I absolutely loved Nick & Norah's Infinite Playlist, so I think my expectations were pretty high for Cohn and Levithan's second novel. Possibly too high at first, because while I found the plot interesting (Naomi loves Ely, Ely loves Naomi, but Ely loves boys more -- in brief. The book is so much more than that, though), I just couldn't get into, well, Naomi. But I progressed, mostly because I love the authors' style -- alternating points of view. Where Nick & Norah only had two points of view, Naomi and Ely had, well, lots. You have the exboyfriends, the best friends, the friends and, of course, Ely and Naomi. One of the things that kept me reading is the writing style. Cohn and Levithan do a fantastic job of integrating their styles, you don't know who is writing which part, and it doesn't matter. The book flows, just like Nick and Norah and, when all is said and done, I loved it. My problem was that I expected it to be like Nick and Norah, and it's (thankfully) not. This story is much more about hurt and love and loss (and everything in between), which is what makes it so good. You're not supposed to sympathize with Naomi (except for when you feel sorry for her -- especially since I've known people like her) and you're supposed to adore Ely. And then everything gets flipped upside down, which is perfect, too. I think what makes this novel especially good is that you get everyone's point of view, but you don't get all points of view. There's no omniscient narrator, just because you know what someone is thinking, doesn't mean that you know what everyone's thinking about that one scene. Sure, there's a lot of overlap, but it's good. Really, really good. I hope that Cohn and Levithan write more books together, because I cannot wait to read them.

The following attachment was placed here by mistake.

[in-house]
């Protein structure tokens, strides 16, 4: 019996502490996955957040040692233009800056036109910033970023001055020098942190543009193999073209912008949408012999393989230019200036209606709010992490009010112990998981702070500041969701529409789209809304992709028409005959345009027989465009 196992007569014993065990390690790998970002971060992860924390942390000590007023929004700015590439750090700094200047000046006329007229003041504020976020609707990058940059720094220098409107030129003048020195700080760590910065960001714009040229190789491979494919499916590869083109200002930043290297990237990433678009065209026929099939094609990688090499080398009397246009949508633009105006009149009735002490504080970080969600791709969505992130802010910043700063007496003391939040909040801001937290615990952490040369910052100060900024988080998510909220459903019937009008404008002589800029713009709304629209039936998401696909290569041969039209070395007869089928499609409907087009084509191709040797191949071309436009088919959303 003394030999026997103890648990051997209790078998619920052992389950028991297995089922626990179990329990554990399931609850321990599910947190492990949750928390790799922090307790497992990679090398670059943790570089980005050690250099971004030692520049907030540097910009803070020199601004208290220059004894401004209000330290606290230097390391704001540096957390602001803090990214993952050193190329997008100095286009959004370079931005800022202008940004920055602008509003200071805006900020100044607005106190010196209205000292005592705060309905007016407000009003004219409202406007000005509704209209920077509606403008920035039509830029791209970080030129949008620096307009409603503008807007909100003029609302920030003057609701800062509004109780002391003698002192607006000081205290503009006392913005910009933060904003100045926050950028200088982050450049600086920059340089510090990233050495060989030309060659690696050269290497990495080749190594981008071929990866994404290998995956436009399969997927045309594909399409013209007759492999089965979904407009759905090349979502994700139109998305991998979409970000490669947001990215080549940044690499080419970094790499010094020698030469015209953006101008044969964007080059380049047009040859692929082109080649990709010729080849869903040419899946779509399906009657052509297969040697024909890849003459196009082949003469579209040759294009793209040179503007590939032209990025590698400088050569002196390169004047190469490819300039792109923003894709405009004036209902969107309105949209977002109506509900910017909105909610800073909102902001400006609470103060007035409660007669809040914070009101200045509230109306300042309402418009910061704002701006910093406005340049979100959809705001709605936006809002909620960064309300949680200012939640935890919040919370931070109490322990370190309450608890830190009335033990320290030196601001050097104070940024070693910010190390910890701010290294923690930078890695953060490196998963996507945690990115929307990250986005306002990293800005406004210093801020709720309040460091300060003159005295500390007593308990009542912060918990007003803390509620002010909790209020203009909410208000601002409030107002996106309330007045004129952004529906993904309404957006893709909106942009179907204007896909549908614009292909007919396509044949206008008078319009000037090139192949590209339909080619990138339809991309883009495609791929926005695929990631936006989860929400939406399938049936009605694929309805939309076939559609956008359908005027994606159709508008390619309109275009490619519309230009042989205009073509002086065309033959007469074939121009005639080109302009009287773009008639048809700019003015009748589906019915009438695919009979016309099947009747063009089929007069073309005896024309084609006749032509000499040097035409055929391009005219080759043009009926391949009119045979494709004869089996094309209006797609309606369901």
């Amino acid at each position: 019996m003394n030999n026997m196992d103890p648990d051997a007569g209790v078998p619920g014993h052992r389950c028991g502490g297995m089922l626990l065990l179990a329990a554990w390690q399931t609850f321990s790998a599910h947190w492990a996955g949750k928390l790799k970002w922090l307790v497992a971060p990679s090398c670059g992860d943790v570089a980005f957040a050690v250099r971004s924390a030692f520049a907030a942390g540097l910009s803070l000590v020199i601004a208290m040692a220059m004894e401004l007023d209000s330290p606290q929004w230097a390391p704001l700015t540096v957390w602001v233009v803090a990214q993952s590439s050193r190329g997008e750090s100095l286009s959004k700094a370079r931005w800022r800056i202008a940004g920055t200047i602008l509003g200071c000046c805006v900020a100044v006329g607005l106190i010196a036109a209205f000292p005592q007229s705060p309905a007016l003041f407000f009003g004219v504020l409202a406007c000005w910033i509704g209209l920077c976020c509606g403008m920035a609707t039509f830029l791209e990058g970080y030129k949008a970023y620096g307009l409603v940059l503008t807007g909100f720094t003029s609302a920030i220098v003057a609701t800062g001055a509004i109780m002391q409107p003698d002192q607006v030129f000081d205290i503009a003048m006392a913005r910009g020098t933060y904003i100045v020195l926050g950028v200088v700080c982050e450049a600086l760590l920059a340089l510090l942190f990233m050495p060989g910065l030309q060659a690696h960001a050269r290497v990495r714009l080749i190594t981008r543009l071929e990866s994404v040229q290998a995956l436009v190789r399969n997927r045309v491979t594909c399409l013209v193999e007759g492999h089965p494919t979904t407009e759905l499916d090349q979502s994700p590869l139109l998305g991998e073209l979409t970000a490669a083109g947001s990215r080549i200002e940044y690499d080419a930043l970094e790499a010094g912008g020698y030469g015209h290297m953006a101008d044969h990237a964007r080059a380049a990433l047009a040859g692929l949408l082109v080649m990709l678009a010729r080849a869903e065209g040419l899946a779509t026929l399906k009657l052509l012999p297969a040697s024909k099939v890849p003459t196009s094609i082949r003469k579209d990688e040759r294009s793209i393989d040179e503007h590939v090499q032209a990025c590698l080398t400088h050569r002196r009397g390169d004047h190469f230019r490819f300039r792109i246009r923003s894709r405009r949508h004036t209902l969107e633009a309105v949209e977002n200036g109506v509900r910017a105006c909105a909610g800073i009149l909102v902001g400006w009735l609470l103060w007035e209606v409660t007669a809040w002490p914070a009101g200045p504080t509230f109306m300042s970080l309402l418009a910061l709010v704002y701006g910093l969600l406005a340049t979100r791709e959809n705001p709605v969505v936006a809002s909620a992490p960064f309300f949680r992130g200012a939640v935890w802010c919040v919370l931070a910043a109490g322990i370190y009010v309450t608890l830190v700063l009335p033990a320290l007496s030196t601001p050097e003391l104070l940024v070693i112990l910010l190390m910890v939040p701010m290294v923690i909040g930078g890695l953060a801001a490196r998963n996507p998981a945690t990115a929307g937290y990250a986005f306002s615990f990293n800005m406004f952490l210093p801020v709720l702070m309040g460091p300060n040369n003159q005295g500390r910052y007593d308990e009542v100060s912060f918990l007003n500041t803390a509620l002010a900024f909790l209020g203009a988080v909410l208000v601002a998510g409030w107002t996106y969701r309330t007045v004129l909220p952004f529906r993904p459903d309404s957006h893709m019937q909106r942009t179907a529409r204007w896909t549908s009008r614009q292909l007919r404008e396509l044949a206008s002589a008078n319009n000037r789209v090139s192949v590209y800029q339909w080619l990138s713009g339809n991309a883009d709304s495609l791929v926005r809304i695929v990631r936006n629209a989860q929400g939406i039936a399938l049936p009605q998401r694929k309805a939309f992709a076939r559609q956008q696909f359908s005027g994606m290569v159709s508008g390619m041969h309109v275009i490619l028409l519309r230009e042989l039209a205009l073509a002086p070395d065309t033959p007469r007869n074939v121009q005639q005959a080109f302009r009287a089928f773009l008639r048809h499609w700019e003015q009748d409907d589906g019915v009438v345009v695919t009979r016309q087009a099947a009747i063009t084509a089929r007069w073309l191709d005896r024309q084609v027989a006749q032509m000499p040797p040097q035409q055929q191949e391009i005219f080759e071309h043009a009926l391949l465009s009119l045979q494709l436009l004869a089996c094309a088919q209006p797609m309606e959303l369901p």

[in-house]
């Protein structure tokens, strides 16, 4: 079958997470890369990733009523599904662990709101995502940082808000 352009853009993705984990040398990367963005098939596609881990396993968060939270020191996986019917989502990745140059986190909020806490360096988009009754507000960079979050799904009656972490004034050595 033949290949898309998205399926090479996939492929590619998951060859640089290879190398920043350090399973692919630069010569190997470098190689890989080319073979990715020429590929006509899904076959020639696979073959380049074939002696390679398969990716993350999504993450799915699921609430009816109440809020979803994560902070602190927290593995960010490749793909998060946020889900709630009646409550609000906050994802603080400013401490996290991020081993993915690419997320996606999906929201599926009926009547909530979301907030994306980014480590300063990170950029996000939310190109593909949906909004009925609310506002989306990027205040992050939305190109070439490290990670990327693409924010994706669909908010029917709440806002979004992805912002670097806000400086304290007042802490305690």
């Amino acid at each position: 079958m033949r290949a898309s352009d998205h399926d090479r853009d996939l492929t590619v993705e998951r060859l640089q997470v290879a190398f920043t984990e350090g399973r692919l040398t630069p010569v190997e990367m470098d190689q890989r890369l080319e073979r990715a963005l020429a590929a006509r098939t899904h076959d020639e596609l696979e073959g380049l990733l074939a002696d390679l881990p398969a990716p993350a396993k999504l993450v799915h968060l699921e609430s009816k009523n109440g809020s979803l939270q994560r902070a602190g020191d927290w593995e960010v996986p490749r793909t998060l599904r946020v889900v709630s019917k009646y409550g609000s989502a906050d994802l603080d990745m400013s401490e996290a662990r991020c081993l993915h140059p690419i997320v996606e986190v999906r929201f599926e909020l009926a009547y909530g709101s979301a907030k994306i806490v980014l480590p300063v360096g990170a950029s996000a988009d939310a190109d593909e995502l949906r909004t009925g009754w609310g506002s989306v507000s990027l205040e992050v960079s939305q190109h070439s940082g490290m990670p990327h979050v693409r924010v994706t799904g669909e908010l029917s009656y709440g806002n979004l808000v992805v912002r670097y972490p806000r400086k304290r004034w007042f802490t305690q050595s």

142. The Blue Lawn by William Taylor
Before I explain what I liked about this book, let me get what I didn't like (well, more like that I had to overcome) first. The writing style. The book starts out in very vague tones and you don't really know whose point of view or ... much of anything. Eventually this resolves itself into the story, but it's kind of hard going at first. The reason is because this is a book written in and about New Zealand, so it uses slang that I'm not used to, but it works. In fact, it works extremely well. It's the story of David Mason and Theo Meyer, two teenagers trying to sort out their lives. David is a star rugby player, but it's sure that's what he wants to do with his life. Theo's a newcomer to the city and lives with his grandmother. It's a story about love and sex and growing up -- and then so much more. Taylor doesn't so much delve into the sex part of things, but there are a couple of extremely well written and intimate scenes between David and Theo. The story is both sweet and heartbreaking -- as well as moving. There are a couple of scenes that are extremely breathtaking. And, once you finish, you're left with a bittersweet taste, but at the same time, there's this hope that people will be able to love.

143. Hero-Type by Barry Lyga
I don't even remember why I picked this book up, except it looked intriguing, and boy was it. It's the story of Kevin. He's the town hero, he saved Leah's life, but he's also harboring a secret. That may sound a little like a cop out, but you don't know what the secret is until almost halfway through the novel. And, to be perfectly honest, I think it works just fine. What makes this book good, aside from the rather complex plot, is the fact that Lyga portrays Kevin exactly as he is -- a reluctant hero so caught up in his own shortcomings (those that his friends and family overlook) that he ends up mixed up in more than just the fame of being a hero. Kevin doesn't believe he's a hero and when we find out why, we can't help but feeling sorry for him. Lyga has Kevin redeem himself in one of the most unlikely ways, turning the book from an excellent coming of age story, into a novel that's both about coming of age but what it means to grow up and to fight for what you believe in. Maybe Kevin's a hero, maybe it's not. But, in the end, it doesn't matter.